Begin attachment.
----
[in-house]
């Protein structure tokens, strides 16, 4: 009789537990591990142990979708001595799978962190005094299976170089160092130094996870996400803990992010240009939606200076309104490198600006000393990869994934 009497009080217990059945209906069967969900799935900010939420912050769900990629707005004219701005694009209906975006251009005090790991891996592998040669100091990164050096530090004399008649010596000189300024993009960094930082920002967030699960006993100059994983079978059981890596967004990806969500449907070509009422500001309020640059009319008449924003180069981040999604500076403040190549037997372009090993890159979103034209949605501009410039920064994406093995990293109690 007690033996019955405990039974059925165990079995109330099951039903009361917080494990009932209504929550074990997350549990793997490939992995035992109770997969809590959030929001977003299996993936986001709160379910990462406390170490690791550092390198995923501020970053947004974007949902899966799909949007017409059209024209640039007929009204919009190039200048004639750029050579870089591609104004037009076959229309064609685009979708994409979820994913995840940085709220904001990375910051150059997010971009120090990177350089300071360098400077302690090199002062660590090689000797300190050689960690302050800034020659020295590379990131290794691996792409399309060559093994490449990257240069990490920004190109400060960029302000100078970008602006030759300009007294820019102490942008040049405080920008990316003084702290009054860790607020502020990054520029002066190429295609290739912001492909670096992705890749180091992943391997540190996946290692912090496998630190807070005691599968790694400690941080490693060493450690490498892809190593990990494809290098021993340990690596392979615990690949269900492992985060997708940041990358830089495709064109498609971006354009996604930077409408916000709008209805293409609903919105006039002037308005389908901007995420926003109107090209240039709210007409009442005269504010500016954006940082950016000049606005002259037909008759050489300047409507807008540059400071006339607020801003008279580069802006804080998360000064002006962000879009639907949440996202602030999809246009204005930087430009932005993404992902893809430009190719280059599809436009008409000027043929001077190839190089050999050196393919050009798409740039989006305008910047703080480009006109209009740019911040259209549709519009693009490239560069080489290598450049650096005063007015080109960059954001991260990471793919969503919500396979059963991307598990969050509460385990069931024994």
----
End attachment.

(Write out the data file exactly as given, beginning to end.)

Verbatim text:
[in-house]
């Protein structure tokens, strides 16, 4: 009789537990591990142990979708001595799978962190005094299976170089160092130094996870996400803990992010240009939606200076309104490198600006000393990869994934 009497009080217990059945209906069967969900799935900010939420912050769900990629707005004219701005694009209906975006251009005090790991891996592998040669100091990164050096530090004399008649010596000189300024993009960094930082920002967030699960006993100059994983079978059981890596967004990806969500449907070509009422500001309020640059009319008449924003180069981040999604500076403040190549037997372009090993890159979103034209949605501009410039920064994406093995990293109690 007690033996019955405990039974059925165990079995109330099951039903009361917080494990009932209504929550074990997350549990793997490939992995035992109770997969809590959030929001977003299996993936986001709160379910990462406390170490690791550092390198995923501020970053947004974007949902899966799909949007017409059209024209640039007929009204919009190039200048004639750029050579870089591609104004037009076959229309064609685009979708994409979820994913995840940085709220904001990375910051150059997010971009120090990177350089300071360098400077302690090199002062660590090689000797300190050689960690302050800034020659020295590379990131290794691996792409399309060559093994490449990257240069990490920004190109400060960029302000100078970008602006030759300009007294820019102490942008040049405080920008990316003084702290009054860790607020502020990054520029002066190429295609290739912001492909670096992705890749180091992943391997540190996946290692912090496998630190807070005691599968790694400690941080490693060493450690490498892809190593990990494809290098021993340990690596392979615990690949269900492992985060997708940041990358830089495709064109498609971006354009996604930077409408916000709008209805293409609903919105006039002037308005389908901007995420926003109107090209240039709210007409009442005269504010500016954006940082950016000049606005002259037909008759050489300047409507807008540059400071006339607020801003008279580069802006804080998360000064002006962000879009639907949440996202602030999809246009204005930087430009932005993404992902893809430009190719280059599809436009008409000027043929001077190839190089050999050196393919050009798409740039989006305008910047703080480009006109209009740019911040259209549709519009693009490239560069080489290598450049650096005063007015080109960059954001991260990471793919969503919500396979059963991307598990969050509460385990069931024994």